• Zac Spencer (Daniel Knight) 1990-91 (160-272)
  • Michael Sturgess (Graham Harvey) 1990 (141-148), 1990–91 (171-262)
  • Dr Susan Franklin (Anne Tenney) 1990 (171-176)
  • Sheridan Sturgess (Kate Raison) 1990-92 (178-302)
  • Craig "C.J." Jones (Adrian Lee) 1990-92 (186-368)
  • Dr Virginia Travis (Julieanne Newbould) 1991 (203-254)
  • Joey Valentine (Lorry D'er Cole) 1991-92
  • Mary Patchett (Joan Sydney) 1991-92 (224-276)
  • Steven Richardson #1 (Vince Martin) 1991-92 (248-290, Olav Evensen from episode 299-318)
  • Sergeant Roy Harrison (John Clayton) 1991 (265-270)
  • Jamie Newman (Scott McRae) 1992-93 (277-396)
  • Penny O'Brien (Josephine Mitchell) 1992-93 (284-404)
  • Charlie O'Brien (Prue McGuire) 1992-93 (286-404)
  • PC Sam Farrell (Simon Baker) 1992-93 (293-404)
  • Amy Preston (Rebecca Rigg) 1992 (299-320)
  • Jack Brown (Andrew Williams (actor)) 1992-93 (321-404)
  • Bonnie Tate (Melissa Bell) 1992-93 (347-404) ††
  • Sally McKinnon (Joanna Lockwood) 1992-93 (369-404)
  • Laura Fielding (Antoinette Byron) 1993 (361-404)

† credited as Brooke 'Mikey' Anderson.
†† Melissa Bell also played a minor character called Janine in 1989, before joining Neighbours as Lucy Robinson

Broadcast history[edit]

Australia
Network Ten
Wednesday 24 January 1989 - Thursday 13 May 1993
Wednesday and Thursdays
Repeated the first 184 episodes (1989 and 1990 seasons) during 2000 to 2001 at 5 pm.

United Kingdom
Sky One
Pilot episode screened Sunday 5 April 1992 at 2 pm and 8 pm.
From Monday 6 April 1992, E Street commenced with episode 47 and screened Monday to Friday at 6:30 to 7 pm with a repeat the following afternoon at 1 pm.
11 September 1993, episode 252, E Street was moved to weekend daytime slots and was shown in hour-long episodes on Saturdays 6–7 pm and Sundays 1–2 pm. This was briefly to accommodate Paradise Beach in the 18.30 weekday slot but ultimately became an extremely unpopular scheduling decision.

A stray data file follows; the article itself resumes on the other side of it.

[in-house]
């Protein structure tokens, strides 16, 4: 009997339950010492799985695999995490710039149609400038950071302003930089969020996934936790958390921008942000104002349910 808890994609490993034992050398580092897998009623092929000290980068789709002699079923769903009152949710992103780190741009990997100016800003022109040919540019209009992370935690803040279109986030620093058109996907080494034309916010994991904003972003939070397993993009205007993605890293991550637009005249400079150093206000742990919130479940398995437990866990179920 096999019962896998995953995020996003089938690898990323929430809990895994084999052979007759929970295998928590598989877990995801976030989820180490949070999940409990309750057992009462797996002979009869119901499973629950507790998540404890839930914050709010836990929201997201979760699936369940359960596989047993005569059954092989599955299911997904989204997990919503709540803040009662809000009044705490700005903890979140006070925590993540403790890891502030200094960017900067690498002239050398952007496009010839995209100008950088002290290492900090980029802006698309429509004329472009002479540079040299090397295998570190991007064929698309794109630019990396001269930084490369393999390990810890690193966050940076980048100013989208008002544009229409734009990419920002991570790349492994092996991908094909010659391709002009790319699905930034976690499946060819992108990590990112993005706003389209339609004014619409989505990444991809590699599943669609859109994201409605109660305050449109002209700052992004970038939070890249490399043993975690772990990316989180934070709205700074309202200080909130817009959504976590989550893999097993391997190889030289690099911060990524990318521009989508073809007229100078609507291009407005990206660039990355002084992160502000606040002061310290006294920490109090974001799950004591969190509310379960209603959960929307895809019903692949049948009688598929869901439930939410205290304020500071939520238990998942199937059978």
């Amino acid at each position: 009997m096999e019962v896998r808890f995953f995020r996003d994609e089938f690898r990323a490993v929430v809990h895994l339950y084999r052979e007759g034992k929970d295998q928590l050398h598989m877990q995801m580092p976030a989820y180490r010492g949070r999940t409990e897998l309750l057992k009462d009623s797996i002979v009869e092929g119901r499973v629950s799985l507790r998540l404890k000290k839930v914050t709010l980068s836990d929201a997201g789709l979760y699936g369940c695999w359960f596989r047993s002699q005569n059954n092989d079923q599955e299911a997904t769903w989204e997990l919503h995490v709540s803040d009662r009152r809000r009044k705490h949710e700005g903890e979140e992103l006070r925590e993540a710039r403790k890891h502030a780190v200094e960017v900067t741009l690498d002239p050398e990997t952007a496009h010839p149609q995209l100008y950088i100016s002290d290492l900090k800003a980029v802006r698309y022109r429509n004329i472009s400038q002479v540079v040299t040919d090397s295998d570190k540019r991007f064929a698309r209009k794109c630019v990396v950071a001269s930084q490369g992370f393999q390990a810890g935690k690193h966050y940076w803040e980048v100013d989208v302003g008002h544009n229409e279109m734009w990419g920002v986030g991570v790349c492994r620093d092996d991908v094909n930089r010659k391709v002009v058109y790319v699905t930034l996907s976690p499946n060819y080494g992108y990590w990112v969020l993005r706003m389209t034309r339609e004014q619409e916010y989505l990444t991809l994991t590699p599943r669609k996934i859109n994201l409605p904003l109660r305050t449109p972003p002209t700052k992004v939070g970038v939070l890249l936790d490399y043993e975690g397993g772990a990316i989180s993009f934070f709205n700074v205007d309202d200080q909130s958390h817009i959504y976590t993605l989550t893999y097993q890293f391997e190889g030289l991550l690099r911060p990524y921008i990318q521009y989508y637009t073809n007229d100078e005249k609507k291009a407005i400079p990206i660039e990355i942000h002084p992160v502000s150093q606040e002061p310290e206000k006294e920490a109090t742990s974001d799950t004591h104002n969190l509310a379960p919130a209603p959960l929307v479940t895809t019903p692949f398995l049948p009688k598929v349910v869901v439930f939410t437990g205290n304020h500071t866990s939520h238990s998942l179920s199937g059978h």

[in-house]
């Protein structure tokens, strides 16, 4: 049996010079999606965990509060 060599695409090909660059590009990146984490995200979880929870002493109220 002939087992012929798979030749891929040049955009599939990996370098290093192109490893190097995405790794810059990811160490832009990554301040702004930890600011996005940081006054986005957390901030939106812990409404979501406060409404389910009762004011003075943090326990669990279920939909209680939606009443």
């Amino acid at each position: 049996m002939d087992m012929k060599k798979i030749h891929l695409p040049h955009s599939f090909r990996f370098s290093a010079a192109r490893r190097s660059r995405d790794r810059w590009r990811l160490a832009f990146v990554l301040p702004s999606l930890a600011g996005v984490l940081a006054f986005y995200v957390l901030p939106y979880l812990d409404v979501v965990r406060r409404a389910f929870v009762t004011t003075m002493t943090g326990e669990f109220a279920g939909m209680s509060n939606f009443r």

On Tuesday, 4 January 1994, E Street returned to the 6:30 pm timeslot with the afternoon repeat now at 12:30 pm, thus creating an 'Aussie Soap Hour' with Paradise Beach which aired midday/6 pm.
E Street remained popular in the UK, despite its cancellation in Australia. During September 1994, a year and a half after it last aired Down Under, E Street was moved to the primetime 7 pm slot and the final episode 404 screened on Monday 27th-Tuesday 28 February 1995 as 2 half-hour episodes.
Sky One did not transmit Episodes 1 to 46 of E Street. Subsequent episodes were customised and heavily edited for transmission on Sky One. This included heavy soundtrack changes, major cuts of violent and unsuitable scenes (Episodes 170, 254 and 260 are examples) and a different closing sequence, removing advertising and music credits.
E Street has never been repeated in the UK.

Theme and titles[edit]

The original episodes of E Street had a lengthy opening title sequence made up of clips from the pilot and first episodes and was accompanied by a slow, jazzy theme tune. However, when the series relaunched 6 months later at Episode 47, the entire sequence, including the E Street logo, was replaced by a specially compiled montage of the contract cast, cleverly linked together with a paint-brush wipe effect. Episode 51 introduced a more upbeat and funky theme tune, replacing the previous soulless version. These changes perfectly encapsulated the new image the programme was trying to convey and attract a wider audience.

This design of opening titles and music lasted until Episode 134, featuring only minor alterations as characters came and went. From Episode 135, however, the opening title sequence was dropped and replaced with a re-cap of the previous episode, an aerial view of Eden Street with the E Street logo forming, followed by establishing shots of the area with writer and producer credits. Sometimes, the previous episode cliffhanger would be played after the short sequence and continue uninterrupted into the episode. This practice was common with Network Ten stable-mate Neighbours, which similarly dropped its opening credits in 1990 in favour of a short re-cap, brief titles accompanied by a music sting. This opening to E Street remained until its final episodes, although Neighbours reinstated an opening sequence in 1992. More recently, Home and Away now frequently open episodes with a re-cap, brief title screen and 5 second music sting, much like E Street in the early 1990s.